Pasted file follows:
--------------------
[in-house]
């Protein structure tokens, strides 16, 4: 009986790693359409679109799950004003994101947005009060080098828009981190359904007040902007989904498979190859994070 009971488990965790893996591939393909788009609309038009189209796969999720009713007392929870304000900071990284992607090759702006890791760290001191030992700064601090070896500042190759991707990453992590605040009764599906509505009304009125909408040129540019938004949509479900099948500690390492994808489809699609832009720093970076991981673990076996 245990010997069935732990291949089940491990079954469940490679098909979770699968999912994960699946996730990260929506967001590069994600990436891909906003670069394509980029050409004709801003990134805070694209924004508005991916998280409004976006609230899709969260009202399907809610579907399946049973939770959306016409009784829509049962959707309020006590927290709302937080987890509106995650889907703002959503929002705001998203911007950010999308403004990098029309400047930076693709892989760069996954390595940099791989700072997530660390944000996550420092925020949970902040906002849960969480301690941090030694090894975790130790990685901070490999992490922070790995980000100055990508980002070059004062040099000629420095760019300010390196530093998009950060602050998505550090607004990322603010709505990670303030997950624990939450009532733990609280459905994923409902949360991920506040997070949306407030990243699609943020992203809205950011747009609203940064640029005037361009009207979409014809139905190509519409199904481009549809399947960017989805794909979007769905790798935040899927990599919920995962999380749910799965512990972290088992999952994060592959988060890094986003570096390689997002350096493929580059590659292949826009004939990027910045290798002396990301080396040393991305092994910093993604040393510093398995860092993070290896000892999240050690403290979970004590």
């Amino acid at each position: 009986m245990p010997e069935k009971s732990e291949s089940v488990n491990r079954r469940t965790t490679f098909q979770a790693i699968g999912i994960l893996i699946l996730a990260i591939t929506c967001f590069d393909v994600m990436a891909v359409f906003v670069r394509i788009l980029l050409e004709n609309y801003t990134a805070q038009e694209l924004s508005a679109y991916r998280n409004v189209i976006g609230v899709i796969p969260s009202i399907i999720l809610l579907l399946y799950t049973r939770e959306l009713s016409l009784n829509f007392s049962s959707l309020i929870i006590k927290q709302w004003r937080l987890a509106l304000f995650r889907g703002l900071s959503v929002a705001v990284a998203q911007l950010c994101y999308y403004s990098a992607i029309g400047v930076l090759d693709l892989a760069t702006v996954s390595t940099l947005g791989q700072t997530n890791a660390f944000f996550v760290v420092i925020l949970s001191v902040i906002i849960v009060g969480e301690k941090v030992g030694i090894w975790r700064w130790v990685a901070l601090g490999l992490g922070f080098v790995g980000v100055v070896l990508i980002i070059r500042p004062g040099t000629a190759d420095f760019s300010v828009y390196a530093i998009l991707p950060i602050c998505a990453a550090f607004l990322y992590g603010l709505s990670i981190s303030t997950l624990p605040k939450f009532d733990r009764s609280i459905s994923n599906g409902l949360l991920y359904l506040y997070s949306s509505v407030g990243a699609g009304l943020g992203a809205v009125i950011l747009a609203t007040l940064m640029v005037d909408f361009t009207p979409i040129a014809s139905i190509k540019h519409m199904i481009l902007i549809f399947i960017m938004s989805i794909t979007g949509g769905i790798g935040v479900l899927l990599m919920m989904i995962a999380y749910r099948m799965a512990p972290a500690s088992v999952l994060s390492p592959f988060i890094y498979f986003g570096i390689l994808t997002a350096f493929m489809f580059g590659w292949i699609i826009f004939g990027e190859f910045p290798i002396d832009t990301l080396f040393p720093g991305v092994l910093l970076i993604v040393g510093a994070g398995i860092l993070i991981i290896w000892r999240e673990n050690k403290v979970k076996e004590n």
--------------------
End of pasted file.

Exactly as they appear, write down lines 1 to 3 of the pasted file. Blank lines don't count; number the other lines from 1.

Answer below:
[in-house]
């Protein structure tokens, strides 16, 4: 009986790693359409679109799950004003994101947005009060080098828009981190359904007040902007989904498979190859994070 009971488990965790893996591939393909788009609309038009189209796969999720009713007392929870304000900071990284992607090759702006890791760290001191030992700064601090070896500042190759991707990453992590605040009764599906509505009304009125909408040129540019938004949509479900099948500690390492994808489809699609832009720093970076991981673990076996 245990010997069935732990291949089940491990079954469940490679098909979770699968999912994960699946996730990260929506967001590069994600990436891909906003670069394509980029050409004709801003990134805070694209924004508005991916998280409004976006609230899709969260009202399907809610579907399946049973939770959306016409009784829509049962959707309020006590927290709302937080987890509106995650889907703002959503929002705001998203911007950010999308403004990098029309400047930076693709892989760069996954390595940099791989700072997530660390944000996550420092925020949970902040906002849960969480301690941090030694090894975790130790990685901070490999992490922070790995980000100055990508980002070059004062040099000629420095760019300010390196530093998009950060602050998505550090607004990322603010709505990670303030997950624990939450009532733990609280459905994923409902949360991920506040997070949306407030990243699609943020992203809205950011747009609203940064640029005037361009009207979409014809139905190509519409199904481009549809399947960017989805794909979007769905790798935040899927990599919920995962999380749910799965512990972290088992999952994060592959988060890094986003570096390689997002350096493929580059590659292949826009004939990027910045290798002396990301080396040393991305092994910093993604040393510093398995860092993070290896000892999240050690403290979970004590």
């Amino acid at each position: 009986m245990p010997e069935k009971s732990e291949s089940v488990n491990r079954r469940t965790t490679f098909q979770a790693i699968g999912i994960l893996i699946l996730a990260i591939t929506c967001f590069d393909v994600m990436a891909v359409f906003v670069r394509i788009l980029l050409e004709n609309y801003t990134a805070q038009e694209l924004s508005a679109y991916r998280n409004v189209i976006g609230v899709i796969p969260s009202i399907i999720l809610l579907l399946y799950t049973r939770e959306l009713s016409l009784n829509f007392s049962s959707l309020i929870i006590k927290q709302w004003r937080l987890a509106l304000f995650r889907g703002l900071s959503v929002a705001v990284a998203q911007l950010c994101y999308y403004s990098a992607i029309g400047v930076l090759d693709l892989a760069t702006v996954s390595t940099l947005g791989q700072t997530n890791a660390f944000f996550v760290v420092i925020l949970s001191v902040i906002i849960v009060g969480e301690k941090v030992g030694i090894w975790r700064w130790v990685a901070l601090g490999l992490g922070f080098v790995g980000v100055v070896l990508i980002i070059r500042p004062g040099t000629a190759d420095f760019s300010v828009y390196a530093i998009l991707p950060i602050c998505a990453a550090f607004l990322y992590g603010l709505s990670i981190s303030t997950l624990p605040k939450f009532d733990r009764s609280i459905s994923n599906g409902l949360l991920y359904l506040y997070s949306s509505v407030g990243a699609g009304l943020g992203a809205v009125i950011l747009a609203t007040l940064m640029v005037d909408f361009t009207p979409i040129a014809s139905i190509k540019h519409m199904i481009l902007i549809f399947i960017m938004s989805i794909t979007g949509g769905i790798g935040v479900l899927l990599m919920m989904i995962a999380y749910r099948m799965a512990p972290a500690s088992v999952l994060s390492p592959f988060i890094y498979f986003g570096i390689l994808t997002a350096f493929m489809f580059g590659w292949i699609i826009f004939g990027e190859f910045p290798i002396d832009t990301l080396f040393p720093g991305v092994l910093l970076i993604v040393g510093a994070g398995i860092l993070i991981i290896w000892r999240e673990n050690k403290v979970k076996e004590n």